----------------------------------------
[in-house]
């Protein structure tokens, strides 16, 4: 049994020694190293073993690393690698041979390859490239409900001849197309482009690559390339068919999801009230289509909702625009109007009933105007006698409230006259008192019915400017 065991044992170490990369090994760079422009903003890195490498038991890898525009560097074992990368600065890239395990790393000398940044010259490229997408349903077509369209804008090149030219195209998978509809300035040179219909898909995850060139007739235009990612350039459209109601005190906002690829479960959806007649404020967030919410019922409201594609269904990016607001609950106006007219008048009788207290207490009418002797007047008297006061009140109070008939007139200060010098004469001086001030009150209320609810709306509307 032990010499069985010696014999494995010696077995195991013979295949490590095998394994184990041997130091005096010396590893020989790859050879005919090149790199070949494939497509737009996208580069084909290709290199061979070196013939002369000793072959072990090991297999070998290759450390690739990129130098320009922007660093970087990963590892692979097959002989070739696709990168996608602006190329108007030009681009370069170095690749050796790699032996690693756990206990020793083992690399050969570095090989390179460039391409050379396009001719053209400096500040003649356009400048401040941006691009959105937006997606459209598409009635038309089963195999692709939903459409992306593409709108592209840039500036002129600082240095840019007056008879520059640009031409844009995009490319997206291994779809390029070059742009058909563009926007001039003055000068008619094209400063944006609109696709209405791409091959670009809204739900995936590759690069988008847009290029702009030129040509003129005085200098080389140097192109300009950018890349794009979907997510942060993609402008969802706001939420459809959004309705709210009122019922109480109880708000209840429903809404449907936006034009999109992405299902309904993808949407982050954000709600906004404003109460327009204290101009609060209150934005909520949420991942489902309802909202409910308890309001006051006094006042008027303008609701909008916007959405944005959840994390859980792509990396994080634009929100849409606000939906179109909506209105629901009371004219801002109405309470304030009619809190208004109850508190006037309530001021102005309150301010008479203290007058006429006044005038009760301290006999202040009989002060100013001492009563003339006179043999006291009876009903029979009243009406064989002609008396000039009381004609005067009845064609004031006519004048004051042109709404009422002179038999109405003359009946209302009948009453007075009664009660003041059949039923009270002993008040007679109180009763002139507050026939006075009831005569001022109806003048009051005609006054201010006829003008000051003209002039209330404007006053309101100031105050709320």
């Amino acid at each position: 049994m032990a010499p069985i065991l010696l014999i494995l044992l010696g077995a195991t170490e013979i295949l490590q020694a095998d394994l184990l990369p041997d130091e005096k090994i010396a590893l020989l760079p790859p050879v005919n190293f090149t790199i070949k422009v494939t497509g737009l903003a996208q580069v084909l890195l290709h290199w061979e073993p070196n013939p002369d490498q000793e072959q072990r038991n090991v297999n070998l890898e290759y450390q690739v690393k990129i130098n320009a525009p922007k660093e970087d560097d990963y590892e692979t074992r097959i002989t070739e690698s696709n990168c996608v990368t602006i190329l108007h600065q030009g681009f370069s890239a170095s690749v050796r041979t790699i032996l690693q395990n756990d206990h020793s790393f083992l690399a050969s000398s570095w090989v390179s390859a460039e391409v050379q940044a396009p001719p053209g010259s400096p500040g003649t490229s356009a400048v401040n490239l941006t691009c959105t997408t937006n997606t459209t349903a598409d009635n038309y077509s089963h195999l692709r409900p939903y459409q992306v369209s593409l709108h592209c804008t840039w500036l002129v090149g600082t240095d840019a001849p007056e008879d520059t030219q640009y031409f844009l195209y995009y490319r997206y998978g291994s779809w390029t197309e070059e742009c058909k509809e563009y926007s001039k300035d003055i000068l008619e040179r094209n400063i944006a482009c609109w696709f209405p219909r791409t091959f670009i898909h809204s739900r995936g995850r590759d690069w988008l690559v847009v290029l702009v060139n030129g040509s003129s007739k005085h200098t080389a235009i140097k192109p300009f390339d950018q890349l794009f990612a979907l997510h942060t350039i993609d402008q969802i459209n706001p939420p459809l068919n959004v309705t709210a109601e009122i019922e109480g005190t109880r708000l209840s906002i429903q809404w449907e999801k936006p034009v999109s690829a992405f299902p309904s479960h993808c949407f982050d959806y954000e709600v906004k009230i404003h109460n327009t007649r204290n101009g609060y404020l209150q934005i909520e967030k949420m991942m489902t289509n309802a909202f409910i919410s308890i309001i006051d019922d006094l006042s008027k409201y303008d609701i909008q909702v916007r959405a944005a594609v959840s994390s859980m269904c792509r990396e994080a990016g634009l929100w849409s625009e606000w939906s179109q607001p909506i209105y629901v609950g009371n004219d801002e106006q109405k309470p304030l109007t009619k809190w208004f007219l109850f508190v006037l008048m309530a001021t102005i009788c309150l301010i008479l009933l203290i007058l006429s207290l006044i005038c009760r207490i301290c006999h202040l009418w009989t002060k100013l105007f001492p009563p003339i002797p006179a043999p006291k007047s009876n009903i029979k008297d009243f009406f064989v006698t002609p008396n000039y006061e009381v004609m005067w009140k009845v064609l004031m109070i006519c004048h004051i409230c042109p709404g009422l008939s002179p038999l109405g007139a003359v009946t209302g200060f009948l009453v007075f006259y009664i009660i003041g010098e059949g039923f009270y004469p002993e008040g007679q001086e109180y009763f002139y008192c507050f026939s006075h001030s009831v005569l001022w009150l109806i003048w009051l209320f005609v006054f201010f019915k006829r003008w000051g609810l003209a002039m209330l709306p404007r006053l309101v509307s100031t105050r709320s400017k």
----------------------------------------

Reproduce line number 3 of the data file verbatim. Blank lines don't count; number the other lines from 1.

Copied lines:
């Amino acid at each position: 049994m032990a010499p069985i065991l010696l014999i494995l044992l010696g077995a195991t170490e013979i295949l490590q020694a095998d394994l184990l990369p041997d130091e005096k090994i010396a590893l020989l760079p790859p050879v005919n190293f090149t790199i070949k422009v494939t497509g737009l903003a996208q580069v084909l890195l290709h290199w061979e073993p070196n013939p002369d490498q000793e072959q072990r038991n090991v297999n070998l890898e290759y450390q690739v690393k990129i130098n320009a525009p922007k660093e970087d560097d990963y590892e692979t074992r097959i002989t070739e690698s696709n990168c996608v990368t602006i190329l108007h600065q030009g681009f370069s890239a170095s690749v050796r041979t790699i032996l690693q395990n756990d206990h020793s790393f083992l690399a050969s000398s570095w090989v390179s390859a460039e391409v050379q940044a396009p001719p053209g010259s400096p500040g003649t490229s356009a400048v401040n490239l941006t691009c959105t997408t937006n997606t459209t349903a598409d009635n038309y077509s089963h195999l692709r409900p939903y459409q992306v369209s593409l709108h592209c804008t840039w500036l002129v090149g600082t240095d840019a001849p007056e008879d520059t030219q640009y031409f844009l195209y995009y490319r997206y998978g291994s779809w390029t197309e070059e742009c058909k509809e563009y926007s001039k300035d003055i000068l008619e040179r094209n400063i944006a482009c609109w696709f209405p219909r791409t091959f670009i898909h809204s739900r995936g995850r590759d690069w988008l690559v847009v290029l702009v060139n030129g040509s003129s007739k005085h200098t080389a235009i140097k192109p300009f390339d950018q890349l794009f990612a979907l997510h942060t350039i993609d402008q969802i459209n706001p939420p459809l068919n959004v309705t709210a109601e009122i019922e109480g005190t109880r708000l209840s906002i429903q809404w449907e999801k936006p034009v999109s690829a992405f299902p309904s479960h993808c949407f982050d959806y954000e709600v906004k009230i404003h109460n327009t007649r204290n101009g609060y404020l209150q934005i909520e967030k949420m991942m489902t289509n309802a909202f409910i919410s308890i309001i006051d019922d006094l006042s008027k409201y303008d609701i909008q909702v916007r959405a944005a594609v959840s994390s859980m269904c792509r990396e994080a990016g634009l929100w849409s625009e606000w939906s179109q607001p909506i209105y629901v609950g009371n004219d801002e106006q109405k309470p304030l109007t009619k809190w208004f007219l109850f508190v006037l008048m309530a001021t102005i009788c309150l301010i008479l009933l203290i007058l006429s207290l006044i005038c009760r207490i301290c006999h202040l009418w009989t002060k100013l105007f001492p009563p003339i002797p006179a043999p006291k007047s009876n009903i029979k008297d009243f009406f064989v006698t002609p008396n000039y006061e009381v004609m005067w009140k009845v064609l004031m109070i006519c004048h004051i409230c042109p709404g009422l008939s002179p038999l109405g007139a003359v009946t209302g200060f009948l009453v007075f006259y009664i009660i003041g010098e059949g039923f009270y004469p002993e008040g007679q001086e109180y009763f002139y008192c507050f026939s006075h001030s009831v005569l001022w009150l109806i003048w009051l209320f005609v006054f201010f019915k006829r003008w000051g609810l003209a002039m209330l709306p404007r006053l309101v509307s100031t105050r709320s400017k």